Maybe they shouldn’t have a business.
Just kidding. But everybody’s culture is different. So, something that I personally think sounds evil might not be evil for other people if they’re fine with how it’s set up. It would just really depend on what this mean, evil corporation is trying to do.
Have you noticed that different HR issues come up across different kinds of startups, or are they pretty universal?
We see a lot of common themes and trends. We’re in the space of compliance, so the rules and regulations that impact one industry, impact all industries for us. There are industries where we’re seeing some difficulty as far as retaining a female workforce, but for the most
What is the single craziest HR issue that you’ve encountered so far?
There was an employee who asked for some time off because her pet had passed away. When I spoke to the employer, they let the employee have some time, but then they never returned. A year later, the employee informed the company that they were ready to come back to work. Essentially they needed a year off after the loss of the pet, which seemed a little crazy. I mean, I love my dog, but I could probably go back to work before a year is up.
You hear stories about emotional support animals, how do you handle some of the crazy employee requests that are reasonable from a certain view, but might be totally unreasonable from a startup?
Oh my gosh, we get so many things, like employees that want unlimited time off or PTO. And we have employees that are demanding that their wages be increased by astronomical amounts. It’s really about being consistent in those practices. We might say yes to an employee who is a great worker and they’re asking for their emotional support pet, but we’re not really thinking long-term.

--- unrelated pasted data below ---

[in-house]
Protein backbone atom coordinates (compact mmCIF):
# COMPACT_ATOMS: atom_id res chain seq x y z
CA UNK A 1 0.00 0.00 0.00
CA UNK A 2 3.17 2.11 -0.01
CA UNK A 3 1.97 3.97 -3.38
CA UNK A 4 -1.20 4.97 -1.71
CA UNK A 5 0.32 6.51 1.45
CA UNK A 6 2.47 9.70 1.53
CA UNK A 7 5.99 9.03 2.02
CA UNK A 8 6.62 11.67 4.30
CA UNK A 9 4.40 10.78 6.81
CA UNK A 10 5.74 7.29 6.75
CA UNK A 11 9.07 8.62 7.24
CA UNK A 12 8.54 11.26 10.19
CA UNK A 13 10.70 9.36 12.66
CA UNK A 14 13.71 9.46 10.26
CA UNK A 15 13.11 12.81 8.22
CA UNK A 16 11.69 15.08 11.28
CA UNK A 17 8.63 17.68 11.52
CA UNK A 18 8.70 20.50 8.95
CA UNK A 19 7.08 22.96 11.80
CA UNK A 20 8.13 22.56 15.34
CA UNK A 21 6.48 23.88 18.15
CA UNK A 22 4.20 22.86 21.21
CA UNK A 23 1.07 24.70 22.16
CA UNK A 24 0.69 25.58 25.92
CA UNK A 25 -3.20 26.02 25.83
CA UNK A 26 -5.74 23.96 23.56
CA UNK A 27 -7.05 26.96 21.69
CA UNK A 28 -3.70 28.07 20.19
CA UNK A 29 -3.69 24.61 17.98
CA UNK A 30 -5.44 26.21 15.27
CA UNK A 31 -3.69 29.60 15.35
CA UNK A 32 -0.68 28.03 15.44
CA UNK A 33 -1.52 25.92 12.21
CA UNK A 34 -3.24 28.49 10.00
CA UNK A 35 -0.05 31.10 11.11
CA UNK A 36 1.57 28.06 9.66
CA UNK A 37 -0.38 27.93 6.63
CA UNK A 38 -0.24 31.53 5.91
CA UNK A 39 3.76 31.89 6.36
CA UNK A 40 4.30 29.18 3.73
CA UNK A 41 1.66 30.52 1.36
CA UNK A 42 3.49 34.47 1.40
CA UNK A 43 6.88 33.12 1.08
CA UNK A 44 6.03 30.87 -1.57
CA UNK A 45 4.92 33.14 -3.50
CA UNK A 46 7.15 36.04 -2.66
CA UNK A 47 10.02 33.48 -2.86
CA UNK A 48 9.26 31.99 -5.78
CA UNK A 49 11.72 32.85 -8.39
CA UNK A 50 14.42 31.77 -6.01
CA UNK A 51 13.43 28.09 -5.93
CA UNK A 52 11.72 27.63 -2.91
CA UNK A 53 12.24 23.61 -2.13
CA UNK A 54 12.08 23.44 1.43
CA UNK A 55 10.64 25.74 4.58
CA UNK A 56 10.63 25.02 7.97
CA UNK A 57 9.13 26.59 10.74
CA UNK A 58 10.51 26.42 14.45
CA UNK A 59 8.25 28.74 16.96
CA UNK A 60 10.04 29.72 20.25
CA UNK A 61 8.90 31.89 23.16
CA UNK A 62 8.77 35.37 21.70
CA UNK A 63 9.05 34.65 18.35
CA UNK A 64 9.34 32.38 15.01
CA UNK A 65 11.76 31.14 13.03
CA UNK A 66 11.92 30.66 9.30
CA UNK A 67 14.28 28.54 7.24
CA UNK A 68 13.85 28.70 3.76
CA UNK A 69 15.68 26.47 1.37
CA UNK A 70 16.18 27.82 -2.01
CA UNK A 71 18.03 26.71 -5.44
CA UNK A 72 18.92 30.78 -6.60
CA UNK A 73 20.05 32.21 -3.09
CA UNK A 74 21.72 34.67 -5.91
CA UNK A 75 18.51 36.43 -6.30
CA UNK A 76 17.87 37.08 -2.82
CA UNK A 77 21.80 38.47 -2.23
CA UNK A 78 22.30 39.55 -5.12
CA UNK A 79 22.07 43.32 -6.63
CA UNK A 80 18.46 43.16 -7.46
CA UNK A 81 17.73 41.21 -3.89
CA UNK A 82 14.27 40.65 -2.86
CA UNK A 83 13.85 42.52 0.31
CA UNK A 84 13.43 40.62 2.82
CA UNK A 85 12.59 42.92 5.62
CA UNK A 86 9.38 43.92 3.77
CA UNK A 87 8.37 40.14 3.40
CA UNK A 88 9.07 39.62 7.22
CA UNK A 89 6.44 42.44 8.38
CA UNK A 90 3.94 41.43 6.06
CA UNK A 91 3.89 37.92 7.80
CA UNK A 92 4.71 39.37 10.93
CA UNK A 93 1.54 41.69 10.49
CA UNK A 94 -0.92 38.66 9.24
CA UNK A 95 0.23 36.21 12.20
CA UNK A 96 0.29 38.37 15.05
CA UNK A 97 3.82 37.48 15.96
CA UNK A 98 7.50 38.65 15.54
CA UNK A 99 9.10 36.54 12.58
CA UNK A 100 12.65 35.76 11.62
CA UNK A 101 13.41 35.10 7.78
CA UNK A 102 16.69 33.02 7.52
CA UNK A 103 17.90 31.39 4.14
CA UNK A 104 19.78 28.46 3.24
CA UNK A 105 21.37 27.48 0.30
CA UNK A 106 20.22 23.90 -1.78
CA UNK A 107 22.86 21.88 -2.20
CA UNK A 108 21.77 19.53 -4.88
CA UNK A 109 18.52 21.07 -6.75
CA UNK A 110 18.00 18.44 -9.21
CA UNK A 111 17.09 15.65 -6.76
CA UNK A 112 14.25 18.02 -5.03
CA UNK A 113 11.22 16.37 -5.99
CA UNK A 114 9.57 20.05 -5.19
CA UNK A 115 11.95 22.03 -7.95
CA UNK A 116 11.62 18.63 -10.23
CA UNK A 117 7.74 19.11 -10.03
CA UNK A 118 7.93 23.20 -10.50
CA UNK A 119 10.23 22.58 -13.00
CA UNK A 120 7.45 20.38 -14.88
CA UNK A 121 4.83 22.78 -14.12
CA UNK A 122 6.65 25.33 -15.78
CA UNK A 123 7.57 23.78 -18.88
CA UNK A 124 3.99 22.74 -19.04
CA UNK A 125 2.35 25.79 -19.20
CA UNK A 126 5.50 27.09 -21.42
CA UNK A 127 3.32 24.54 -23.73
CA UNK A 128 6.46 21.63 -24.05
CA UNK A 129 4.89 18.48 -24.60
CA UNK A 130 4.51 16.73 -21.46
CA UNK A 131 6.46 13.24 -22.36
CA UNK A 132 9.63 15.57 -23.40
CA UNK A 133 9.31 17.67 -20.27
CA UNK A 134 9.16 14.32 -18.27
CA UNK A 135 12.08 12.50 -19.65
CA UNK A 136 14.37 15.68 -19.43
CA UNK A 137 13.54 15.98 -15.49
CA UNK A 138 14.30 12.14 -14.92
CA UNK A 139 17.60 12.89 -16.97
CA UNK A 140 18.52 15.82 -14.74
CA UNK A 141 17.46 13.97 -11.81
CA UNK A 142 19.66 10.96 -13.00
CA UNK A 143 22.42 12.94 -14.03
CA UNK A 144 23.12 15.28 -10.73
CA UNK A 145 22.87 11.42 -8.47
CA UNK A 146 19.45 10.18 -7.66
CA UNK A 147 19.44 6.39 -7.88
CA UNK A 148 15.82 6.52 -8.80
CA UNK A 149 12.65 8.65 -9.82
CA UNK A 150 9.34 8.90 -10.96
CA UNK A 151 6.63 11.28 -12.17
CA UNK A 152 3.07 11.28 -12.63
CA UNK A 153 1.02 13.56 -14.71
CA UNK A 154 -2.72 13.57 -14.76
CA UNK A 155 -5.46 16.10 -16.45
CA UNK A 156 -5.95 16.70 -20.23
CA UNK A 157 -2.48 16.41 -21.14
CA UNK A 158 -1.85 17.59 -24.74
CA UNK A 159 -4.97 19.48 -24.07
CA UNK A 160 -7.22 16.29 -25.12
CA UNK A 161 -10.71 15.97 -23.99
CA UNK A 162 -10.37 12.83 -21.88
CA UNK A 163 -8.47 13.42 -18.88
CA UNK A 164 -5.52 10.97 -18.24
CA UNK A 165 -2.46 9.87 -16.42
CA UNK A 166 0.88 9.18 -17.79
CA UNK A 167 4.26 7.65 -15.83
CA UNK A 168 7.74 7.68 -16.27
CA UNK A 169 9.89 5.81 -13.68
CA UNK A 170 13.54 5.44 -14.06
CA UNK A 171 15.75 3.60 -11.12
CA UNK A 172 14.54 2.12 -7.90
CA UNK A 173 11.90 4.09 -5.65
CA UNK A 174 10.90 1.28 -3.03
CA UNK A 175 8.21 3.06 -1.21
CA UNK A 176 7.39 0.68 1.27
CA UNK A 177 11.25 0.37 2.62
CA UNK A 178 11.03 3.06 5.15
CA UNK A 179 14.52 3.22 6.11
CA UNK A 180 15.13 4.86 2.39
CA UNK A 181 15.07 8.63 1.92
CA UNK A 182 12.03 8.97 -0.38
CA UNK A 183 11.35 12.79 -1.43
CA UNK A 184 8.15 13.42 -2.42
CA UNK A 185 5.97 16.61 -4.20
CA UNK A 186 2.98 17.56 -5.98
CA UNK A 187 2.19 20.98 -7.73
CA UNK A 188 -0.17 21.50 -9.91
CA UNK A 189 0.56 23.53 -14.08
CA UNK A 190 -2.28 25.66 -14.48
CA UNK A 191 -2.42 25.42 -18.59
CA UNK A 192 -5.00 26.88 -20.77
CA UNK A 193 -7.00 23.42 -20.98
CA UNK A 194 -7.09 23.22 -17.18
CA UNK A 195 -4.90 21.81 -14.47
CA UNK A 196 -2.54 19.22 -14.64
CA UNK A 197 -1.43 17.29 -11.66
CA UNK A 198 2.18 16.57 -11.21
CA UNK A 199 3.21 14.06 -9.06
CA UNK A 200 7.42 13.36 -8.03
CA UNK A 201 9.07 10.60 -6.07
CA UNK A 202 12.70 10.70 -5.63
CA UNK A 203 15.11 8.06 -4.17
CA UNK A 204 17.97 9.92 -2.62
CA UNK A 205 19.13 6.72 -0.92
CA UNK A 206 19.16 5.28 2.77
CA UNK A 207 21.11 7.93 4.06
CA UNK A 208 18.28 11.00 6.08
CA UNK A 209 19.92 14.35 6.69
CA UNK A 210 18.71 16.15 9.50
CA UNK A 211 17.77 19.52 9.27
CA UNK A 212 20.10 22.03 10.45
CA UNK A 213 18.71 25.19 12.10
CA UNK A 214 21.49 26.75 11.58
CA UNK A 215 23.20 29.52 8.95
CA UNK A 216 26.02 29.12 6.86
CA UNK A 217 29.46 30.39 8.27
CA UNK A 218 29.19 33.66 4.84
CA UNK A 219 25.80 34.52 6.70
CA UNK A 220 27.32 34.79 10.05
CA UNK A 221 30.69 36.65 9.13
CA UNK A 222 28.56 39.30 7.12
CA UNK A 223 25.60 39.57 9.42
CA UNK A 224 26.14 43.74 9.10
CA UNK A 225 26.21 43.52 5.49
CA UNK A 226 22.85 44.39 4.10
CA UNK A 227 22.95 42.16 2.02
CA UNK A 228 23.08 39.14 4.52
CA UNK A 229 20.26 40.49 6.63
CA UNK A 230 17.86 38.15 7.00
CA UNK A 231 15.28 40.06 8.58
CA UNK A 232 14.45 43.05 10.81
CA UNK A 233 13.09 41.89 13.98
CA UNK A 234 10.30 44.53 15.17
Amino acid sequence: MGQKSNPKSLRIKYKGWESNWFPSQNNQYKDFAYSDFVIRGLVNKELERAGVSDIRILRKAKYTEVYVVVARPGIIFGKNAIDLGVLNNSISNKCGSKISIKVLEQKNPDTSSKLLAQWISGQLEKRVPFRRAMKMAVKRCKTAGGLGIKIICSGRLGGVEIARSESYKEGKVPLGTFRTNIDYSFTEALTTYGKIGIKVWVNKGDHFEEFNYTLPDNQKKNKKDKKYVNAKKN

If we said yes, and now five years later we’ve grown to a team of a hundred employees, do we let everybody bring their pet in? Is that the culture that we want to have? Is that how we want to structure our business moving forward? You can change things as time progresses, but making one decision early on, you could accidentally offer quite a lot of benefits that you might regret if things get out of hand.
Tell us about your panel at Startup Week.
We have a phenomenal panel of experts talking about how we keep women in the workforce. We’re focusing on unconscious bias. We’re looking at empowering individuals, women specifically, and also looking at parental leave, and how that works to support women. When they do leave to have a child, or they’re looking for that next step or that promotion, how do we make sure we’re retaining that workforce, and not seeing a big dip where they kind of fall off the earth before they come back a few years later? Also, how do we support that transition as well.
Where we can find out more about you and your business?
To a newbie business just getting started out, what would be your best advice?
Seek out experts or people that have gone through what you are about to put yourself through. Leaning on individuals who have successful businesses, who are even just a year ahead of you as far as starting a similar business, can give you such great insight and inspiration and support as you’re starting a new business.
You’re going to end up doing things that you didn’t realize you would need to know how to do and you’re gonna have lots of questions. The sooner you can start making those connections and meeting with people, the better.